One of the prouder moments in my career. I’m getting choked up just writing this. I hope this encourages you to be in the medical field. I guarantee you, that if you do, you will be able to write something like this some day. And tears will probably run down your face, like they are mine right now.
Your question alludes to why medicine and nursing is perceived as a calling. One must be truly engaged in order to "go beyond the call of duty" and love what they do day after day. I think the above examples are beautiful.
I have many examples where my nursing practice went beyond what I was being paid to do (although always within scope of practice). The example that comes immediately to mind is from years ago.
I was taking care of patients diagnosed with HIV related Kaposis Sarcoma. This was a horrible disease which manifested with purple lesions on the skin as well and internal lesions. I was part of a team conducting clinical trials with the patients. I became close to almost all of my patients. In one case, I became close not only to the patient, but to his family as well. I was invited to their home for holidays and celebrations. I loved this guy; sweet, talented and kind. As it was in those days, he ultimately failed all treatments and was given no further hope. He suffered terrible seizures due the lesions in his brain and was in the hospital for many days.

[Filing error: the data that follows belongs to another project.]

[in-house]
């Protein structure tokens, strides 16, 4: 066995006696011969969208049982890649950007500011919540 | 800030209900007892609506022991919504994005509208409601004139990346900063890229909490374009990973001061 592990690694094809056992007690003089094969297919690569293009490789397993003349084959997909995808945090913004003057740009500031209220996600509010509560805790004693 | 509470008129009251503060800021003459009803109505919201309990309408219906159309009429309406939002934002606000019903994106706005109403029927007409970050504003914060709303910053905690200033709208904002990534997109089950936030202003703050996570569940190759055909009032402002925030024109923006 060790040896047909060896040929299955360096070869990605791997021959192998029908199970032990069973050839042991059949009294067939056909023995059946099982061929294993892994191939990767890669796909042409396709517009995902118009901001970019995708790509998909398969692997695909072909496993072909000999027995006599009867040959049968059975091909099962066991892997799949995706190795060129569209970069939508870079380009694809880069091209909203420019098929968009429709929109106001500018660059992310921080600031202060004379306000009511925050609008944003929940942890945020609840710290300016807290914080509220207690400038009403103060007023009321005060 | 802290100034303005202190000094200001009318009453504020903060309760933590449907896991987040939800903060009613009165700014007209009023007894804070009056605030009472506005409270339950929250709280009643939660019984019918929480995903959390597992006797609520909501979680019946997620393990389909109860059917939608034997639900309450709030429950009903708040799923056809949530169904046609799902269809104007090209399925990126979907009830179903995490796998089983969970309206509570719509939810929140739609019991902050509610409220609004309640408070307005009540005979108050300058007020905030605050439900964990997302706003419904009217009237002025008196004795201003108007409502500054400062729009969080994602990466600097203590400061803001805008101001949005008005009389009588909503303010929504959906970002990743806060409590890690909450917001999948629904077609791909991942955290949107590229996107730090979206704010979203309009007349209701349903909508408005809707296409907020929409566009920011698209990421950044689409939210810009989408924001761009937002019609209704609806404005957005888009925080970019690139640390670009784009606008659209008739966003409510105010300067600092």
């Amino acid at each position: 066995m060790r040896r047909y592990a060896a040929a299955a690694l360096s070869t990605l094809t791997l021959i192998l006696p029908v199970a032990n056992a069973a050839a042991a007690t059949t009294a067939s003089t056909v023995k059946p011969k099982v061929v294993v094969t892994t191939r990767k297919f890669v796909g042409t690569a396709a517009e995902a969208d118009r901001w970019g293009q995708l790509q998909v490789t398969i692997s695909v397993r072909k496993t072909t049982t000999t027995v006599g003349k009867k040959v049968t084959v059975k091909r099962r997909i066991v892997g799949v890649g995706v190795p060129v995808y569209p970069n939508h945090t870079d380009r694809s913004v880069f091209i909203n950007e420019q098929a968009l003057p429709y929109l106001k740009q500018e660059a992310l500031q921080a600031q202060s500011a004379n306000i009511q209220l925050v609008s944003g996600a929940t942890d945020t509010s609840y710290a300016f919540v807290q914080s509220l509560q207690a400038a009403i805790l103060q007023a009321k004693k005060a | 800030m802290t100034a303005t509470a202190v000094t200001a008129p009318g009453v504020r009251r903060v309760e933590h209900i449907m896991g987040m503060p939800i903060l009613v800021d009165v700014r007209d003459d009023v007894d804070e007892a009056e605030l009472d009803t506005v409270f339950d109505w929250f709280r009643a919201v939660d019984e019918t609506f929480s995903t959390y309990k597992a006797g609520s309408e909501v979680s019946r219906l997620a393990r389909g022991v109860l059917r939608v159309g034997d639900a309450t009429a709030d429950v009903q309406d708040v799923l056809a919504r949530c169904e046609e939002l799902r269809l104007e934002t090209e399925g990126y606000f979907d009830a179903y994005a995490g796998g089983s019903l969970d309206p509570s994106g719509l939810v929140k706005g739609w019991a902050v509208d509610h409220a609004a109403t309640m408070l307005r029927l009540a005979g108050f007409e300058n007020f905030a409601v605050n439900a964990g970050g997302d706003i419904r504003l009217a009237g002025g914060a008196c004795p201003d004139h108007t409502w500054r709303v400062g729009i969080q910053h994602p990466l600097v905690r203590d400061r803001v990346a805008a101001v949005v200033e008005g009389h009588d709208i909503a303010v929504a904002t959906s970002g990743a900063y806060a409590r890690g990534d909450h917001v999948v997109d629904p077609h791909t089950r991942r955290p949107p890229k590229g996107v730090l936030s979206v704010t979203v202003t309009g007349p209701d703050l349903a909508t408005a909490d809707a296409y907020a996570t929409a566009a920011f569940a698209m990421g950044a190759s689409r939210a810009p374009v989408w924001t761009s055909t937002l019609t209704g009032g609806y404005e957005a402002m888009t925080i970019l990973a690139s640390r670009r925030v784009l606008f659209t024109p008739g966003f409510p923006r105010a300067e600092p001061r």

I was on my day off. My patient was actively dying. The family asked the nurses to call me at home and have me come in to be with him. They couldn't bear to watch their sweet family member die. I went in and stood by his side, held him, and told him it was ok to leave. That everyone would be OK. That he would be free from suffering. When he passed, I stayed with his body and prepared him for the morgue. I assisted the family with one last viewing. I walked him to the morgue.
So yes, doctors and nurses almost always, in some fashion, go beyond the call. I hope you hear that call and pursue what will be a lifetime of rewarding service.